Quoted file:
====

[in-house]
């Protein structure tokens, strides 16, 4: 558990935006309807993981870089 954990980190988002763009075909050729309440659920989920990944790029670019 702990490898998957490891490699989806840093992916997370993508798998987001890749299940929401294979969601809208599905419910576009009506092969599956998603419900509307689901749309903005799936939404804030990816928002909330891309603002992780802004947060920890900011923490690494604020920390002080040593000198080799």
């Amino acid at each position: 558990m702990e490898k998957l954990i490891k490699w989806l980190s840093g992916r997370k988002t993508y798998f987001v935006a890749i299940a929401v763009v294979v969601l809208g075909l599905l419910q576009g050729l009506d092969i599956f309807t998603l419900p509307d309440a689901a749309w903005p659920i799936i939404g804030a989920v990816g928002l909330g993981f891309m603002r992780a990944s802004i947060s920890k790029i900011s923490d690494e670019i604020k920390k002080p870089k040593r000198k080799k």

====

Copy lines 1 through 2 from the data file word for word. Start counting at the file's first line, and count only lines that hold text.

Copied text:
[in-house]
């Protein structure tokens, strides 16, 4: 558990935006309807993981870089 954990980190988002763009075909050729309440659920989920990944790029670019 702990490898998957490891490699989806840093992916997370993508798998987001890749299940929401294979969601809208599905419910576009009506092969599956998603419900509307689901749309903005799936939404804030990816928002909330891309603002992780802004947060920890900011923490690494604020920390002080040593000198080799």